In the field of physics, circular motion is a term that defines an object’s movement in a rotating manner. In this motion, an object navigates around a circle, such as the planets moving around the Sun in each of their orbits. The object also moves around its center at an equal distance, but accelerates as it goes around in order to maintain a circular motion.
One important element that makes circular motion possible is an inward force; this is also called the centripetal force. According to Newton’s Law of Motion, an object generally requires a certain force acted upon it for the object to move, accelerate, and react. In circular motion, the absence of the centripetal force will make the object move only in a straight line because there is nothing that pulls the object inward. For example, a pebble tied to a string can be swung continuously because the string pulls the pebble toward the center. The pebble falls straight to the ground, however, when the string is cut.
A circular motion has two kinds: uniform and non-uniform. In uniform motion, the object travels along at a steady speed. This does not take into account the object’s velocity, which is the change of speed or direction, because a rotating object is always changing its direction.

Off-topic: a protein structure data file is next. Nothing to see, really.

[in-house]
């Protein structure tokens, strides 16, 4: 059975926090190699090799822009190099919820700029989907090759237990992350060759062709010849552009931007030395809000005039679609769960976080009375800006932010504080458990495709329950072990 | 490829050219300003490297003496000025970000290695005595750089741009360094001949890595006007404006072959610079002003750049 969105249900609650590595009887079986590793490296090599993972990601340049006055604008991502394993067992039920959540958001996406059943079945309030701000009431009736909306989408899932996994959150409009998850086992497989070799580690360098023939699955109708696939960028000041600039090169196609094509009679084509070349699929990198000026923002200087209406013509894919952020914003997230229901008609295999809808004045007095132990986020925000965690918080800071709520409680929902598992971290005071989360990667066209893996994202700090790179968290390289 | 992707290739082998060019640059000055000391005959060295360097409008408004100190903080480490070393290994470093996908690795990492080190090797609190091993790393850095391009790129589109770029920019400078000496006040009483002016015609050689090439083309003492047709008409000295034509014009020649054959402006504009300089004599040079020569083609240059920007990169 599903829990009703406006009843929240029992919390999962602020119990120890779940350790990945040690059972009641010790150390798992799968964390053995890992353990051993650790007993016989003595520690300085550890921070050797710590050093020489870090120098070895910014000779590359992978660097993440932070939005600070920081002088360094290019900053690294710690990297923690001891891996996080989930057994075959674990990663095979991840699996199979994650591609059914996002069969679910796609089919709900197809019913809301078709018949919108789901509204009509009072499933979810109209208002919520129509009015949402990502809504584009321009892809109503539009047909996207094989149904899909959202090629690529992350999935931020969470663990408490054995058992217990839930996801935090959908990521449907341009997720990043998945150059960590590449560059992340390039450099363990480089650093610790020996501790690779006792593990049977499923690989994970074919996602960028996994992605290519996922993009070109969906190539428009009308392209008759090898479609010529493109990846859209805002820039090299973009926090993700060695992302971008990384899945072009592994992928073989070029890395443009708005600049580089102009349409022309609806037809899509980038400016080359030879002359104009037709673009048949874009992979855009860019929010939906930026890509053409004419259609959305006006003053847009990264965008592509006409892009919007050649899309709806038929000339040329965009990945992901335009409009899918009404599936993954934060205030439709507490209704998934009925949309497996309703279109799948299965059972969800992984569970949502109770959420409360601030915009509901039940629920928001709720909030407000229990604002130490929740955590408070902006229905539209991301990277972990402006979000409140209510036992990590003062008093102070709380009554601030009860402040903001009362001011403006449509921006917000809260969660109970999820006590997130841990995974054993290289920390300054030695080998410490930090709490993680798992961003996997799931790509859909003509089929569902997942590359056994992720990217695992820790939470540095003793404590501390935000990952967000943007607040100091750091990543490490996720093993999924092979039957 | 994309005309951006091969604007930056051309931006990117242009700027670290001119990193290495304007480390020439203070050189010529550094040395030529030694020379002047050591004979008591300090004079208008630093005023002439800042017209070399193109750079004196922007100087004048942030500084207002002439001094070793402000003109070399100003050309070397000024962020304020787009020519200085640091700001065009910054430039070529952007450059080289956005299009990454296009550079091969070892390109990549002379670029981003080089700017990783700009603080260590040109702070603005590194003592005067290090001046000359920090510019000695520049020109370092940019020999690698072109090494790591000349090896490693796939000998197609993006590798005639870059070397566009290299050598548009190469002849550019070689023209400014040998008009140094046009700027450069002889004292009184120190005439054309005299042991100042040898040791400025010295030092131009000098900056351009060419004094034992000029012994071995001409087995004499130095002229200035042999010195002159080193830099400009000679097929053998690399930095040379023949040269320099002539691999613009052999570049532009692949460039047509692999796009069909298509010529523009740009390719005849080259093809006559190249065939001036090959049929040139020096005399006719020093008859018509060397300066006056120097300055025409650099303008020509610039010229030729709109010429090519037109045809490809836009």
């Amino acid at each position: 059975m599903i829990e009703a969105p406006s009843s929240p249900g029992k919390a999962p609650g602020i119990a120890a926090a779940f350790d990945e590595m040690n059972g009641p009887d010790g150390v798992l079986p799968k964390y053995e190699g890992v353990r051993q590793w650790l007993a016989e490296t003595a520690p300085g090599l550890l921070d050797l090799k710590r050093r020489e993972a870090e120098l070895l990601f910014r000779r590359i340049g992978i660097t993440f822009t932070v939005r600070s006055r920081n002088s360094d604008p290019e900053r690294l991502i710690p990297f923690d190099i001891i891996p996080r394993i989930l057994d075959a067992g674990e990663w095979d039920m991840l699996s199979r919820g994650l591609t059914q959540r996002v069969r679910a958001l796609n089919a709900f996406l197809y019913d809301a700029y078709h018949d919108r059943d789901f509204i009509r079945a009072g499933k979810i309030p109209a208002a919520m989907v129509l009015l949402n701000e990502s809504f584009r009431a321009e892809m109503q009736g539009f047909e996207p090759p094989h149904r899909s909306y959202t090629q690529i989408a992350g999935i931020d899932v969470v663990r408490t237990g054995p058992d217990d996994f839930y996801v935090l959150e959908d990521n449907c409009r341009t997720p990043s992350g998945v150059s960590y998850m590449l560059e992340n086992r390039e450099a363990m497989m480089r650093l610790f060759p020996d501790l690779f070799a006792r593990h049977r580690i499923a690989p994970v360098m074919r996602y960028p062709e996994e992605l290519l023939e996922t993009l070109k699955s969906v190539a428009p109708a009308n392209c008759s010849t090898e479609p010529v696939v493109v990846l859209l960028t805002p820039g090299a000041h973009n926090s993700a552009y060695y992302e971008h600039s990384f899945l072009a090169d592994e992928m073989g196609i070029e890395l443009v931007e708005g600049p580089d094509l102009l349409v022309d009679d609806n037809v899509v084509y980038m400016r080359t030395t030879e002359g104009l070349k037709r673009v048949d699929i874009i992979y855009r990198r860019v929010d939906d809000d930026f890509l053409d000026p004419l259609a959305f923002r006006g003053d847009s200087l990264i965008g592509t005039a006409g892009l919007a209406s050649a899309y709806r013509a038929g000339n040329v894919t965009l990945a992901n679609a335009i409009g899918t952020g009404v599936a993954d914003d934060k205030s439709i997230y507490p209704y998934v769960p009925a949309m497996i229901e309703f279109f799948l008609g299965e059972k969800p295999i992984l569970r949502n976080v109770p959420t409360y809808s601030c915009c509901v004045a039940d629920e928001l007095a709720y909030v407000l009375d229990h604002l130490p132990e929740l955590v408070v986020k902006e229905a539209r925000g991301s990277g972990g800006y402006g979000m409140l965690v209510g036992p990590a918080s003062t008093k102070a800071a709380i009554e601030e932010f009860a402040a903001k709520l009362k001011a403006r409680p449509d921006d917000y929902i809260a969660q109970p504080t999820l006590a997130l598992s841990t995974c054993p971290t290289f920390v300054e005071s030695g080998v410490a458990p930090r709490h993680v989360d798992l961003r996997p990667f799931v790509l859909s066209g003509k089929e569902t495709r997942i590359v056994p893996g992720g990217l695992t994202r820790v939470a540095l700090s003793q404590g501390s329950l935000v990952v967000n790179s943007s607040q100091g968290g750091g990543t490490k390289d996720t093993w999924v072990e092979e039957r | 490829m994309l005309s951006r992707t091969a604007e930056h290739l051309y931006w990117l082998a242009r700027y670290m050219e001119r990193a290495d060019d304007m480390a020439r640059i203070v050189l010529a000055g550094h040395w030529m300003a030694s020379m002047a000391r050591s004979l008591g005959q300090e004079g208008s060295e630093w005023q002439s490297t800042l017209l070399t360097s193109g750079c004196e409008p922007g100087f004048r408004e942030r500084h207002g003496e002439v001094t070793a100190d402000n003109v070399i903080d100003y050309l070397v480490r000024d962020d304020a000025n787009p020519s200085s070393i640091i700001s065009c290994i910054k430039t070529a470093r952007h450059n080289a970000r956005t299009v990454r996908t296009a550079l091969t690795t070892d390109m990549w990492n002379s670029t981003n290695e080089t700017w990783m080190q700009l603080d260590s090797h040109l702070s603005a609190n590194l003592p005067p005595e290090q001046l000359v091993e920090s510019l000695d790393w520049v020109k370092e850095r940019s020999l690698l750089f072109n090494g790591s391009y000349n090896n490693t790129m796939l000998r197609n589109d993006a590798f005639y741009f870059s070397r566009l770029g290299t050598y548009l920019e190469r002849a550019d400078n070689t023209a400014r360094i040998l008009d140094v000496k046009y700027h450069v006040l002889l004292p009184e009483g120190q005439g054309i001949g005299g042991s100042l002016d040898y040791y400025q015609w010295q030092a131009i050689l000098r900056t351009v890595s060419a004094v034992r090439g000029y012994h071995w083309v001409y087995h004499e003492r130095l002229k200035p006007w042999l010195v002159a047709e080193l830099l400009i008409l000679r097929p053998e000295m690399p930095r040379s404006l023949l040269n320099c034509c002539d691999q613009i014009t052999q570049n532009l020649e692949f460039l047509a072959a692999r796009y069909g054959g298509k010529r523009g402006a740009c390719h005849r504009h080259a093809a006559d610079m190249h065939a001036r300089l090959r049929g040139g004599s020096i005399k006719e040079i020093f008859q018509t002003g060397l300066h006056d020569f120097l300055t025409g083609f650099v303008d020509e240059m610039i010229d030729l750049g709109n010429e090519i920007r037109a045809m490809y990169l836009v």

A non-uniform circular motion, on the other hand, makes an object move in shifting speeds. The distance between the object and the center of the sphere also changes. The velocity of the object will increase if the distance is smaller, while a greater distance slows down the rotation of the object. For example, the pebble attached to the string will spin faster if the string is shorter, but will spin at a slower rate if the string is longer. This is because the force acting upon the object becomes either weaker or stronger when the distance is longer or shorter, respectively.
Everyday situations where uniform and non-uniform circular motions apply can be found in a carnival rides. A Ferris wheel travels in a uniform motion because the wheel moves at a constant speed and maintains the same distance from the center. The roller coaster, on the other hand, is a good example of a non-uniform motion, where the carts go up slower than when they are falling down. The size of the circles the carts go along also accounts for the change of velocity.